On Building Community + Making New Friends As An Introvert

Photo by  Clarke Sanders  on  Unsplash

As technology becomes more pervasive, Americans are citing more instances of loneliness. People are living more solitary lives, getting married later in life (or not at all), or living far from biological family (or close friends who feel like family). It's more important than ever to build up and rely on your community to enrich your life and help you through difficult times to stave off loneliness. Even introverts need community, socialization, close (and loose) networks. There is some research around people who place more importance on friendship and family tending to say they were happier, more satisfied, and healthier than those who didn’t (source). 

Depending on your stage of life, you may have to build and re-build a network several times. For example, I've lived in DC for most of my adult life. I started off as a student at Howard at 18 years old, so I had the built-in network of my classmates. But folks move, get married, take jobs in other states. So it simply gets harder to see those good friends no matter how cherished they are beyond homecoming celebrations, graduations, and class reunions. If you can relate and need some inspiration to build (or rebuild) your friend group from scratch, read on.

I have many long standing friends I've made in a variety of settings while living in DC as an adult: from work (of course), to blogging networks, to events in and around the city, volunteering for local nonprofits, taking LSAT prep classes (and no I never did actually go to law school though I took the LSAT), among many other places. 

Here are the steps I've taken in the past to engage in networks and communities in my current city.

1) Attend events and activities you enjoy with regularity. Establishing a routine where people become accustomed to seeing you makes it easier to become a part of a smaller community. For example, if you can make a habit out of going to 6:00am cycling class on weekdays, I'm sure you'd start seeing other regulars and it would be easy to make friends and build community around that activity.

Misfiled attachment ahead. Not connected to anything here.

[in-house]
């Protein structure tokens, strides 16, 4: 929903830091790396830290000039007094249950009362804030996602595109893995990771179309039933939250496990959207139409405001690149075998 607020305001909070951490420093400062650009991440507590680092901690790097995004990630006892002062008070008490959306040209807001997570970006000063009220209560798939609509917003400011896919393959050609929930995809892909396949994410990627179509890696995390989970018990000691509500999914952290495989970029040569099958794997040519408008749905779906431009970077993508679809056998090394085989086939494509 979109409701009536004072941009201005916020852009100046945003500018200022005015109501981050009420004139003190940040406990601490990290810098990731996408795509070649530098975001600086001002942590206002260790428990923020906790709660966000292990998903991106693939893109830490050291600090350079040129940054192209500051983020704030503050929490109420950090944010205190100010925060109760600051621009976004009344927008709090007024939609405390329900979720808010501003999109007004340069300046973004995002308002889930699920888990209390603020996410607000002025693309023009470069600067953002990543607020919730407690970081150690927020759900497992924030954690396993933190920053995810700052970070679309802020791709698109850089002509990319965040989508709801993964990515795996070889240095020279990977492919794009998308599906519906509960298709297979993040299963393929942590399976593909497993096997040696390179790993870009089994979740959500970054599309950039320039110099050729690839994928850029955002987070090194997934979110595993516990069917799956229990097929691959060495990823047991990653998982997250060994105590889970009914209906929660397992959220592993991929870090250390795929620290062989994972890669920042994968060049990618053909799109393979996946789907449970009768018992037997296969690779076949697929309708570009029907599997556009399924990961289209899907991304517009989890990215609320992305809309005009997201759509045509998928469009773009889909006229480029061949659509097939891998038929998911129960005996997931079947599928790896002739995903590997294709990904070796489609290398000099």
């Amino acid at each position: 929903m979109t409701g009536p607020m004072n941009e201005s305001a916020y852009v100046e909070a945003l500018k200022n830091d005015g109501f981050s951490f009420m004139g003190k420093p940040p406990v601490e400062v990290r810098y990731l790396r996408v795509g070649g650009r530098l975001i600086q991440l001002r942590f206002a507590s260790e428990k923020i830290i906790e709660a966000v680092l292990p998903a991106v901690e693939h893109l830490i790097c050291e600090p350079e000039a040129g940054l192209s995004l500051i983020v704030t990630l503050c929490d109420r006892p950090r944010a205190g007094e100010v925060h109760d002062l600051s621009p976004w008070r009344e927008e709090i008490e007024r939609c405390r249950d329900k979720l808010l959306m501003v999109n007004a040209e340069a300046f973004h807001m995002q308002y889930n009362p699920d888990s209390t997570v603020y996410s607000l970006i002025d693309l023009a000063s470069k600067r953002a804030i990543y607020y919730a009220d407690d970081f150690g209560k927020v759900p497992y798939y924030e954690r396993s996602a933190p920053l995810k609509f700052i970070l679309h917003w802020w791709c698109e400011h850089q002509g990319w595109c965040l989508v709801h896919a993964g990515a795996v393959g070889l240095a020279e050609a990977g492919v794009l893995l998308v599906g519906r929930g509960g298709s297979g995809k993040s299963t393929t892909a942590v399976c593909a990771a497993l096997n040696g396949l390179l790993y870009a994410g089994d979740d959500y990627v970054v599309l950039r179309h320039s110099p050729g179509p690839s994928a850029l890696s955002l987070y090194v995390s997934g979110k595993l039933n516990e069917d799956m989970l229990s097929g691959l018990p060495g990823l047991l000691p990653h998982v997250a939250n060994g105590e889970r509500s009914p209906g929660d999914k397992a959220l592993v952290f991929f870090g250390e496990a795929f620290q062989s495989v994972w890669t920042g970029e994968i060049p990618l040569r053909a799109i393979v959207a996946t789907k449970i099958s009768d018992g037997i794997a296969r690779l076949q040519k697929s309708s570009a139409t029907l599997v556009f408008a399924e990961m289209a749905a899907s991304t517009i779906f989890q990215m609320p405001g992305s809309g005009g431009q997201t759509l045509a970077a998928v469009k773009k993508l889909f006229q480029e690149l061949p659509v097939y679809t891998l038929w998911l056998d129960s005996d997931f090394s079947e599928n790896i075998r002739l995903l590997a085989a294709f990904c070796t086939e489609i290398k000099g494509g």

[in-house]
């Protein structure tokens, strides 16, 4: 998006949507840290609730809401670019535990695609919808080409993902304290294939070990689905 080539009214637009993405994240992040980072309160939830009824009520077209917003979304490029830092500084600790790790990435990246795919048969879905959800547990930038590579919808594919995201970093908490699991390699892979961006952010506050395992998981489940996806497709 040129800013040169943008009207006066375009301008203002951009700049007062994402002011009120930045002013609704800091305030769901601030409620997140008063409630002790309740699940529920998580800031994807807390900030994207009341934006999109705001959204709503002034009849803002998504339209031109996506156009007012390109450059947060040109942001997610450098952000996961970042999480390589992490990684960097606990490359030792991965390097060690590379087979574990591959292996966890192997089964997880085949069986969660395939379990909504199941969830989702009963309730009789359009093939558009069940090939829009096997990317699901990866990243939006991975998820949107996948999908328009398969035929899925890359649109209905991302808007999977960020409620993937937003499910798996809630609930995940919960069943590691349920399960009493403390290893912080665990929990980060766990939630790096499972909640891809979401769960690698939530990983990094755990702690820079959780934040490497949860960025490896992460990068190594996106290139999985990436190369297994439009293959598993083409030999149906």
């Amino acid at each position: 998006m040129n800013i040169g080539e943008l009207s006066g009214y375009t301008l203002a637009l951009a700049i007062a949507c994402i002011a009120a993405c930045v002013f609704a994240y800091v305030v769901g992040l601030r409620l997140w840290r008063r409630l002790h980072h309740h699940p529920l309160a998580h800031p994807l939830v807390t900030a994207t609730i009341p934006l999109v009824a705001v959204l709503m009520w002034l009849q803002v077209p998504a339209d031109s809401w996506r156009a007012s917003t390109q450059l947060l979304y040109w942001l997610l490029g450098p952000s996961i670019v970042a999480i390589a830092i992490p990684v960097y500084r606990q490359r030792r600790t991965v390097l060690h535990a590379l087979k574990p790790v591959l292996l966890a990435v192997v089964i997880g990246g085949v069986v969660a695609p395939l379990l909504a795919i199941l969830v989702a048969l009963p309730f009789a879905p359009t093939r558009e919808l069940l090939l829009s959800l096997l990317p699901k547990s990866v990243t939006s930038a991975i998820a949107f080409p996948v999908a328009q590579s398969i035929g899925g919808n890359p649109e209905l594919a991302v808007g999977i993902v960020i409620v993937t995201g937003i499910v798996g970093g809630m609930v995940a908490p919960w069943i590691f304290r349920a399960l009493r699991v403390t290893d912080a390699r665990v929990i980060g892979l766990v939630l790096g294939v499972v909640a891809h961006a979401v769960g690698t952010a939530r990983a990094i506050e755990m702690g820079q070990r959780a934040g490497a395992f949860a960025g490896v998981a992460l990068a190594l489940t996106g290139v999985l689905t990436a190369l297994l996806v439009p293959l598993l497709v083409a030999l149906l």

2) Speak to people when you visit your your habitual hangout spots. If you too love going to the coffee shop/cafe near your home or office, next time you visit, engage more with the staff or other patrons at the communal tables or while in line to get your drink.  

3) Take advantage of opportunities to spend IRL time with your local online networks. If you loosely participate in groups on Instagram or Meet.up.com, you could very easily start going to the real life events these groups regularly hold and network/befriend/build community with other members of these groups. 

3) Consider coworkers for new friendships. Many full time employees will spend more hours on a regular basis with their coworkers than they will with family. So it only makes sense to see if you can make meaningful friendships off hours with colleagues. Be advised that every work colleague will not translate to a friend outside of work and that's ok! But if you do find someone you vibe/have common interests with, try to schedule plans with them and see if this person translate to an off-hours friend. Friendly warning: It's key to create clear boundaries when transitioning office-only friends to all-around friends. Your friendship should be limited to off hours so during office hours your new friend should be treated like any other colleague. 

4) Let friends know you're looking to build make new friends and a local community. Your own network can easily help you to widen your social circle. People move so often for work and personal reasons that you may very well have 'friends of friends' that you could easily meet up with in person.

Making and maintaining friendships won't be as effortless as it was when you were a student living on campus. But even as an introvert, making new friends as an adult doesn't have to be that difficult. Positive meaningful friendships will be worth the effort!